How To Sublease Your Apartment in New York City

The most effective thing to do when you need to sublease your apartment is to remember what it was like when you were searching for an apartment. Remember the mild panic and stress sweats? Yea, not cute. Make the process and discovery of your room or apartment easy and accessible for those on the hunt.

Here are five steps to successful subleasing in NYC.

Permission. There are  very few restrictions on subleasing in New York. Obviously, you should discuss the decision with your landlord. Most should

be fine with this, in fact they better have a good reason not to or you can fight them on it (legally, no landlords are to be harmed during a sublease).  The only rules are that the sublease must be at least thirty days but no more than two years in a four year time period.

Create your contract. A sublease is a legally binding contract just like your lease. Ask your landlord for this contract or any other proceedings they require. Otherwise you can use a sublease agreement template. Here you will need to enter exact dates and prices. Remember-binding contract.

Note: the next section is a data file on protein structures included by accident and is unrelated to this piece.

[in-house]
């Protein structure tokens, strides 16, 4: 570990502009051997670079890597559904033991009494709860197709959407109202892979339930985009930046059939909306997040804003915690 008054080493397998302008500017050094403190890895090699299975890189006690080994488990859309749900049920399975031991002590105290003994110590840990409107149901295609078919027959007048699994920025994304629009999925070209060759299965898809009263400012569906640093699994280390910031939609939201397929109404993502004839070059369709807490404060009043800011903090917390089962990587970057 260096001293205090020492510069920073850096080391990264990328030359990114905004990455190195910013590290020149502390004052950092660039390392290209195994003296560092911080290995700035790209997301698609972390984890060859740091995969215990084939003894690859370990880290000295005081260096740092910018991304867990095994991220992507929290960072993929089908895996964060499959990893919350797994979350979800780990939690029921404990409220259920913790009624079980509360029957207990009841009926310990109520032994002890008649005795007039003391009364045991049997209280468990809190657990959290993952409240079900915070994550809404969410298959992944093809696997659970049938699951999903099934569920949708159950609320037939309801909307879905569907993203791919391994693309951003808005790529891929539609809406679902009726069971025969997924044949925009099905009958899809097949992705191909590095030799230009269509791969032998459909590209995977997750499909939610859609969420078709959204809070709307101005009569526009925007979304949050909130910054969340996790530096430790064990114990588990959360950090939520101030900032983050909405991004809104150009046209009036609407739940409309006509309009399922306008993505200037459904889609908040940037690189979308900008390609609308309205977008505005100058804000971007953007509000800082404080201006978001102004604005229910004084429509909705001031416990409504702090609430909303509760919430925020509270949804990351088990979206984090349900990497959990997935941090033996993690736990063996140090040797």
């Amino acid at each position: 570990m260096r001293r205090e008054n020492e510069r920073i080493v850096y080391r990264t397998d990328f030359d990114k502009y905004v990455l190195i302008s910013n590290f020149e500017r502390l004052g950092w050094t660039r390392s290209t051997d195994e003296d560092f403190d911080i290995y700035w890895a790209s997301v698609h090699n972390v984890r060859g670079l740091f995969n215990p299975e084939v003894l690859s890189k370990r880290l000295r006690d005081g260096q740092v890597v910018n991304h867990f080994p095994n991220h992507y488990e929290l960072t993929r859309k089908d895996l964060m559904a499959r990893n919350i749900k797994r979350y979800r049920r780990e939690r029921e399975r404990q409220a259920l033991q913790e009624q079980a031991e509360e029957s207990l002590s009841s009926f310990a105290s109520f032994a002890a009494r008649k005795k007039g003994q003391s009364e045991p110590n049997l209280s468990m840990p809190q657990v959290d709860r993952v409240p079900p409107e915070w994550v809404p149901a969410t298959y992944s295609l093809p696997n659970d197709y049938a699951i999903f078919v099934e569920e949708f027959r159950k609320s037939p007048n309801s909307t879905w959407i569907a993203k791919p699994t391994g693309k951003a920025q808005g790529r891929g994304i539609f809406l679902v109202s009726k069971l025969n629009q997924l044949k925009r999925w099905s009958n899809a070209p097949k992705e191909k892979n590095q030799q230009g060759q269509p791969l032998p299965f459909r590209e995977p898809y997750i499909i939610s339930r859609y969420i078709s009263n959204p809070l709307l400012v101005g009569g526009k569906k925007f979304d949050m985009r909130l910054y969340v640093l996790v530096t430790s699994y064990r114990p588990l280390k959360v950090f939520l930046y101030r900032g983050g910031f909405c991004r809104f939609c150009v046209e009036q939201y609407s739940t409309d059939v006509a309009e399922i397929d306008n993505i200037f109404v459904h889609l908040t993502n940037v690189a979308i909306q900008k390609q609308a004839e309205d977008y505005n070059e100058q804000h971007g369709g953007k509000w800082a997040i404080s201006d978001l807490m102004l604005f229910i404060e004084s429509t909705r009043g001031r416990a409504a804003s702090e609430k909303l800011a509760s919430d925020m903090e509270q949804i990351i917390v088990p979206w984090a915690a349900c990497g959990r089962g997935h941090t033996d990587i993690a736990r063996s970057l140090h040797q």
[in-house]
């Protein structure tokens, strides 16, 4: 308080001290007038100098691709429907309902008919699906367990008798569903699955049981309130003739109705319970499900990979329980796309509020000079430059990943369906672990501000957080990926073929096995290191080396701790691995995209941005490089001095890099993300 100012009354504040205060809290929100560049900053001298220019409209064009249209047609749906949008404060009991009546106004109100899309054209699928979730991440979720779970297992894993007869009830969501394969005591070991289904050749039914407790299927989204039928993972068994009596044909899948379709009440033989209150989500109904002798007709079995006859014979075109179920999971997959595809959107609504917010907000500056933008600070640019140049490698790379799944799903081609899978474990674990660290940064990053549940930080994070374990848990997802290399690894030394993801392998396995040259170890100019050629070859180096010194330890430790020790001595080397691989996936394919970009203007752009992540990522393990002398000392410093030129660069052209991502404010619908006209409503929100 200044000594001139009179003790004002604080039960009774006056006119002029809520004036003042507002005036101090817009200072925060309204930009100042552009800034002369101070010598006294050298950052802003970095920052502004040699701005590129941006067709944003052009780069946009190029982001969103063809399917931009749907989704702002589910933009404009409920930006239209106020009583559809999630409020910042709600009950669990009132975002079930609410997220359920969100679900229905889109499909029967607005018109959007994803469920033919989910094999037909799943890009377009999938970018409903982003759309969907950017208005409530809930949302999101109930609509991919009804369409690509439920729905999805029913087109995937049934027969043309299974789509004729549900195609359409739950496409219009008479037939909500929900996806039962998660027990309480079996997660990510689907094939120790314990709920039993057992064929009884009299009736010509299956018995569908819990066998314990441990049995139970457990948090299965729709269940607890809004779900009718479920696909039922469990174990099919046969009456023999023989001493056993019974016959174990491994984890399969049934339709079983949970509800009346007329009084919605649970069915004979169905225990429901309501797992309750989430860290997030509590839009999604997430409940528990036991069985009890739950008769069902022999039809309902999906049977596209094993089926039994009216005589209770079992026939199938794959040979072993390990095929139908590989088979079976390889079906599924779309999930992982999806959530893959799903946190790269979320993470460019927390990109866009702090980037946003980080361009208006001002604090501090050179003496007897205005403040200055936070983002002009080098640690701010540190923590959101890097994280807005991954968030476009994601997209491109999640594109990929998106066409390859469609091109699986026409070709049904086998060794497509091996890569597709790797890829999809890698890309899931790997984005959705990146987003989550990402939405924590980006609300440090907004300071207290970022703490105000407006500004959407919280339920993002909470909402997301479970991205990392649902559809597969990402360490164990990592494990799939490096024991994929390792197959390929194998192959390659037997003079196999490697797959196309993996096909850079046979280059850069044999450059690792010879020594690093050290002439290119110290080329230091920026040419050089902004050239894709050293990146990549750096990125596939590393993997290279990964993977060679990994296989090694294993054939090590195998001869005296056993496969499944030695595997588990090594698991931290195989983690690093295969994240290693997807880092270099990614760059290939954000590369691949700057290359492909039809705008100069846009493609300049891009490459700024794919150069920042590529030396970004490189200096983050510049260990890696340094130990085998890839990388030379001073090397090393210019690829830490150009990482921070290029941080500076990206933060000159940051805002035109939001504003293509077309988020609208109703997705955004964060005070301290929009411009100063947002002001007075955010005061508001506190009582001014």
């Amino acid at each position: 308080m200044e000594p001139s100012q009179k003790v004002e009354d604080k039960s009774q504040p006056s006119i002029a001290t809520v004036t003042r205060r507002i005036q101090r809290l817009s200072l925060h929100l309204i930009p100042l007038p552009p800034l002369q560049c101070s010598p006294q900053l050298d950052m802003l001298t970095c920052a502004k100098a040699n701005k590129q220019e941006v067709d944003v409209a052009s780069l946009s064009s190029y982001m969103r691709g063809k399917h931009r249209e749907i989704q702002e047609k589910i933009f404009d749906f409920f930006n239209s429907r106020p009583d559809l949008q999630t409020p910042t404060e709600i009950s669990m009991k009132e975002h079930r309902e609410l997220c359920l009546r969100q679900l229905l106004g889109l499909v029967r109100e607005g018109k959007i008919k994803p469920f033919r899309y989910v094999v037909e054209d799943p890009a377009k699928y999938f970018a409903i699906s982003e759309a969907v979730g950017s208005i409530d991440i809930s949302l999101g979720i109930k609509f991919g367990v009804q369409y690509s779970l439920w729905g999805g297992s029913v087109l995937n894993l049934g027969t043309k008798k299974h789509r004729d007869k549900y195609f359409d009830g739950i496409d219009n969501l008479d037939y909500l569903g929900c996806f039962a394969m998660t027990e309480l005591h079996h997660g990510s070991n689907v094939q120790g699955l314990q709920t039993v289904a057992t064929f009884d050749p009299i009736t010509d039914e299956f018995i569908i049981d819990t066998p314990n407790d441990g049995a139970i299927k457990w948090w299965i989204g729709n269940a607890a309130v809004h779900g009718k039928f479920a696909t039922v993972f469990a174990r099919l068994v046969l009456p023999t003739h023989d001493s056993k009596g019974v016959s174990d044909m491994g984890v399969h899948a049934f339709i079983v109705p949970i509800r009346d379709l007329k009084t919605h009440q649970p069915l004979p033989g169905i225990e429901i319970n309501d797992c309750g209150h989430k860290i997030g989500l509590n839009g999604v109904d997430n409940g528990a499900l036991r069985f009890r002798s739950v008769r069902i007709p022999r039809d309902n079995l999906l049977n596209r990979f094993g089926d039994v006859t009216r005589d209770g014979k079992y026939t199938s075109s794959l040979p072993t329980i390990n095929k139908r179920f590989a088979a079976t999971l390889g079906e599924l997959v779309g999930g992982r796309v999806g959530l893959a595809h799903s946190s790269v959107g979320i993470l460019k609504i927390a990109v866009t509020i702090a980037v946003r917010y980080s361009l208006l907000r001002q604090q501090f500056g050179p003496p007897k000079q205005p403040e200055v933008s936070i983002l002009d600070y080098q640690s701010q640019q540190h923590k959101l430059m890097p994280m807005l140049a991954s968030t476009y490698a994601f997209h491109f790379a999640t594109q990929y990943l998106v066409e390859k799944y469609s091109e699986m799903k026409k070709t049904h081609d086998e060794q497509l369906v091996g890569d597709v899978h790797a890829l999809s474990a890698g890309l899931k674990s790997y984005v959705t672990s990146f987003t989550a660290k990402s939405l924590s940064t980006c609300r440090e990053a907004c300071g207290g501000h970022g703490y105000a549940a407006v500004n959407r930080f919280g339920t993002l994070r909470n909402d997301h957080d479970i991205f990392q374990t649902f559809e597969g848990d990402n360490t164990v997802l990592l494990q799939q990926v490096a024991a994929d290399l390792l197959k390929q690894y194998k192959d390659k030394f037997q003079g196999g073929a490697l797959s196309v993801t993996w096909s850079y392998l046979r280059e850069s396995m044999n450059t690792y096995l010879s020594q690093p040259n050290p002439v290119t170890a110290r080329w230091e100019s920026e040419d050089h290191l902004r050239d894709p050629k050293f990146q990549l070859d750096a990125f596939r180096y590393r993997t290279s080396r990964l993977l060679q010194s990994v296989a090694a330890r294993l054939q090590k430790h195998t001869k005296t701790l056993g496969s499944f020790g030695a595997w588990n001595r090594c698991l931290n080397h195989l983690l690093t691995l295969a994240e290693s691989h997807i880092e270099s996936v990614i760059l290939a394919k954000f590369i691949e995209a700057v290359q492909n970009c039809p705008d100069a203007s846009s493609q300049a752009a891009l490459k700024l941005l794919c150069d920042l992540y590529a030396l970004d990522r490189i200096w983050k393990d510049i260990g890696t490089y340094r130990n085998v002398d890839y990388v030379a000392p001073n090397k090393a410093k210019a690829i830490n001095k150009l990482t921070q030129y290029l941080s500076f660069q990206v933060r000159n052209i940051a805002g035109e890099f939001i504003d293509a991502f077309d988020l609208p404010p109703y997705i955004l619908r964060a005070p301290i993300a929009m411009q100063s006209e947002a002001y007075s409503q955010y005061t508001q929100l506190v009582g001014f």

Use a platform. It’s time to spread the word, obviously the web is the way to go. To be even more accessible post your listing on a site that has gone mobile. Apartment listing apps are fire. Roomi app is easy to use. Once your account is created, list your apartment or room giving a full description. Take quality pictures of your place in its current condition- clean it first. All your conversations and connections can be made through the app. No need to give out personal information for every inquiry-simply chat right on the app. With thousands of NYC users, your place is sure to be spotted on Roomi.

Select a subleaser. Choosing the right subletter is as difficult as choosing a roommate and far more important. You are now playing landlord. Have an interview, ask for proof of employment, and request references. Be available, respond to inquiries and offer as many tours as you can muster. You need subletters more than they need you, so make it happen.

Close the deal. Get everything signed in person and collect copies of ID’s and other documents provided by the subletter. Act as a landlord, not to nag about rent, but check in on the tenant, offer solutions to the funny toilet knob, and keep in touch.